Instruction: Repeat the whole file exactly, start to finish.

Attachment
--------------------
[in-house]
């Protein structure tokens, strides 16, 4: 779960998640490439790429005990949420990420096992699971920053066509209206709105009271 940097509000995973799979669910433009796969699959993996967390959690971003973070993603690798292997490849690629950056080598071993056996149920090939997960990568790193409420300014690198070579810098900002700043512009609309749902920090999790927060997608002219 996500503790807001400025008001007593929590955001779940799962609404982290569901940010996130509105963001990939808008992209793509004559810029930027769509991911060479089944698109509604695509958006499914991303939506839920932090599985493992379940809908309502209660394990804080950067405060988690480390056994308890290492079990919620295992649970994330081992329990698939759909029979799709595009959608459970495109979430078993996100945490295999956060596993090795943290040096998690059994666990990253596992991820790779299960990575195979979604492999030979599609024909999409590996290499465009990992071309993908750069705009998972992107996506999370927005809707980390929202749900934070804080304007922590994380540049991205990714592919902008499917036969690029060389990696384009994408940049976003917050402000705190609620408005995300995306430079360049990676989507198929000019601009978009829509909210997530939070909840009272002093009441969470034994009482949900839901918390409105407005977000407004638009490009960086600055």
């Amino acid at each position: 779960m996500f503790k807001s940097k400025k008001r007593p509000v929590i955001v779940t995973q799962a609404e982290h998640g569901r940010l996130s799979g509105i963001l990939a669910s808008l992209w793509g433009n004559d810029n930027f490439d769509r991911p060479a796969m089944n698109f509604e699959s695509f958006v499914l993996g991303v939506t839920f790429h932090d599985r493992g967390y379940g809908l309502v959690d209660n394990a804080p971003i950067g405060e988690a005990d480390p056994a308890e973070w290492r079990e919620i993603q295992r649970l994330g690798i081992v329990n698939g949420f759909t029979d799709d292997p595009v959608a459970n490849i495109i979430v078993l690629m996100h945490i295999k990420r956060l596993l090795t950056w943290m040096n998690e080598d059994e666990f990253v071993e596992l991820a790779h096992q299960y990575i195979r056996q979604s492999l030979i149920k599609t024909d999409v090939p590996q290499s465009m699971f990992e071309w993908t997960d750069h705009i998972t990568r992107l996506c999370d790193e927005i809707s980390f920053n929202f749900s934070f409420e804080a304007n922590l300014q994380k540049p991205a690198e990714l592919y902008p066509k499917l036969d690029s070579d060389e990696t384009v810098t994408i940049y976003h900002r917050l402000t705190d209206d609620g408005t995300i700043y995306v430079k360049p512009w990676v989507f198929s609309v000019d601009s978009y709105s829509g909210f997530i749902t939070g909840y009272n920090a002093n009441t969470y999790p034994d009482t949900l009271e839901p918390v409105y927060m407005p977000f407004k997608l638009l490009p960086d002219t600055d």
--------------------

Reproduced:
[in-house]
């Protein structure tokens, strides 16, 4: 779960998640490439790429005990949420990420096992699971920053066509209206709105009271 940097509000995973799979669910433009796969699959993996967390959690971003973070993603690798292997490849690629950056080598071993056996149920090939997960990568790193409420300014690198070579810098900002700043512009609309749902920090999790927060997608002219 996500503790807001400025008001007593929590955001779940799962609404982290569901940010996130509105963001990939808008992209793509004559810029930027769509991911060479089944698109509604695509958006499914991303939506839920932090599985493992379940809908309502209660394990804080950067405060988690480390056994308890290492079990919620295992649970994330081992329990698939759909029979799709595009959608459970495109979430078993996100945490295999956060596993090795943290040096998690059994666990990253596992991820790779299960990575195979979604492999030979599609024909999409590996290499465009990992071309993908750069705009998972992107996506999370927005809707980390929202749900934070804080304007922590994380540049991205990714592919902008499917036969690029060389990696384009994408940049976003917050402000705190609620408005995300995306430079360049990676989507198929000019601009978009829509909210997530939070909840009272002093009441969470034994009482949900839901918390409105407005977000407004638009490009960086600055």
């Amino acid at each position: 779960m996500f503790k807001s940097k400025k008001r007593p509000v929590i955001v779940t995973q799962a609404e982290h998640g569901r940010l996130s799979g509105i963001l990939a669910s808008l992209w793509g433009n004559d810029n930027f490439d769509r991911p060479a796969m089944n698109f509604e699959s695509f958006v499914l993996g991303v939506t839920f790429h932090d599985r493992g967390y379940g809908l309502v959690d209660n394990a804080p971003i950067g405060e988690a005990d480390p056994a308890e973070w290492r079990e919620i993603q295992r649970l994330g690798i081992v329990n698939g949420f759909t029979d799709d292997p595009v959608a459970n490849i495109i979430v078993l690629m996100h945490i295999k990420r956060l596993l090795t950056w943290m040096n998690e080598d059994e666990f990253v071993e596992l991820a790779h096992q299960y990575i195979r056996q979604s492999l030979i149920k599609t024909d999409v090939p590996q290499s465009m699971f990992e071309w993908t997960d750069h705009i998972t990568r992107l996506c999370d790193e927005i809707s980390f920053n929202f749900s934070f409420e804080a304007n922590l300014q994380k540049p991205a690198e990714l592919y902008p066509k499917l036969d690029s070579d060389e990696t384009v810098t994408i940049y976003h900002r917050l402000t705190d209206d609620g408005t995300i700043y995306v430079k360049p512009w990676v989507f198929s609309v000019d601009s978009y709105s829509g909210f997530i749902t939070g909840y009272n920090a002093n009441t969470y999790p034994d009482t949900l009271e839901p918390v409105y927060m407005p977000f407004k997608l638009l490009p960086d002219t600055d």